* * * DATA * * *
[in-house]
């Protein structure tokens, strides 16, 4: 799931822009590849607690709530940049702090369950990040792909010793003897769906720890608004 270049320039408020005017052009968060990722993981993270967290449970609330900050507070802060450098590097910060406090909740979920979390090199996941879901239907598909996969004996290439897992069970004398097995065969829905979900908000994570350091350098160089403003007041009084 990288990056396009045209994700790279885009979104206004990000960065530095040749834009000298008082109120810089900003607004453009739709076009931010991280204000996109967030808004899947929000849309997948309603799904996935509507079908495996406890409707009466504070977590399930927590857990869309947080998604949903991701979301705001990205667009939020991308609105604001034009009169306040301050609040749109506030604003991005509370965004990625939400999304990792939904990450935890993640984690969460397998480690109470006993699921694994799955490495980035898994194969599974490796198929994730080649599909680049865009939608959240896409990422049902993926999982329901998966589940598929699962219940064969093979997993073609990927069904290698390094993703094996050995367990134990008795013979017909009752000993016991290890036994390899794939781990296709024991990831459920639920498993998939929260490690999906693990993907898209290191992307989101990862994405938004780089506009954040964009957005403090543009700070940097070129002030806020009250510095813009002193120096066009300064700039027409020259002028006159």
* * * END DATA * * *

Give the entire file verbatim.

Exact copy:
[in-house]
């Protein structure tokens, strides 16, 4: 799931822009590849607690709530940049702090369950990040792909010793003897769906720890608004 270049320039408020005017052009968060990722993981993270967290449970609330900050507070802060450098590097910060406090909740979920979390090199996941879901239907598909996969004996290439897992069970004398097995065969829905979900908000994570350091350098160089403003007041009084 990288990056396009045209994700790279885009979104206004990000960065530095040749834009000298008082109120810089900003607004453009739709076009931010991280204000996109967030808004899947929000849309997948309603799904996935509507079908495996406890409707009466504070977590399930927590857990869309947080998604949903991701979301705001990205667009939020991308609105604001034009009169306040301050609040749109506030604003991005509370965004990625939400999304990792939904990450935890993640984690969460397998480690109470006993699921694994799955490495980035898994194969599974490796198929994730080649599909680049865009939608959240896409990422049902993926999982329901998966589940598929699962219940064969093979997993073609990927069904290698390094993703094996050995367990134990008795013979017909009752000993016991290890036994390899794939781990296709024991990831459920639920498993998939929260490690999906693990993907898209290191992307989101990862994405938004780089506009954040964009957005403090543009700070940097070129002030806020009250510095813009002193120096066009300064700039027409020259002028006159």